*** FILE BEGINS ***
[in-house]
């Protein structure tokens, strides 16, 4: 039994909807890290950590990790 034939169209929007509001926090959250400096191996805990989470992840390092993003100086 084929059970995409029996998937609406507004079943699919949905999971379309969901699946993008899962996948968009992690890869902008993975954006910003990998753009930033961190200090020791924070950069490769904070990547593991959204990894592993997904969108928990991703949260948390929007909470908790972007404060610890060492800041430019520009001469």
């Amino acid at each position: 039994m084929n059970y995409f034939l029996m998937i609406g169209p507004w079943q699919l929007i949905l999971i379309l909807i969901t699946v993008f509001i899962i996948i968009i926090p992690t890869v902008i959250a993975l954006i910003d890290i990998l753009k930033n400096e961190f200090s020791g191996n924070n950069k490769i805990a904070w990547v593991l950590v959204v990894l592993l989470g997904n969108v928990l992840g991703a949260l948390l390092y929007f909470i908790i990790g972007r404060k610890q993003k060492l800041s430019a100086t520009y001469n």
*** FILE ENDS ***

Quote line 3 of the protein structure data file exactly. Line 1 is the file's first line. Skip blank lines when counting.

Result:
């Amino acid at each position: 039994m084929n059970y995409f034939l029996m998937i609406g169209p507004w079943q699919l929007i949905l999971i379309l909807i969901t699946v993008f509001i899962i996948i968009i926090p992690t890869v902008i959250a993975l954006i910003d890290i990998l753009k930033n400096e961190f200090s020791g191996n924070n950069k490769i805990a904070w990547v593991l950590v959204v990894l592993l989470g997904n969108v928990l992840g991703a949260l948390l390092y929007f909470i908790i990790g972007r404060k610890q993003k060492l800041s430019a100086t520009y001469n």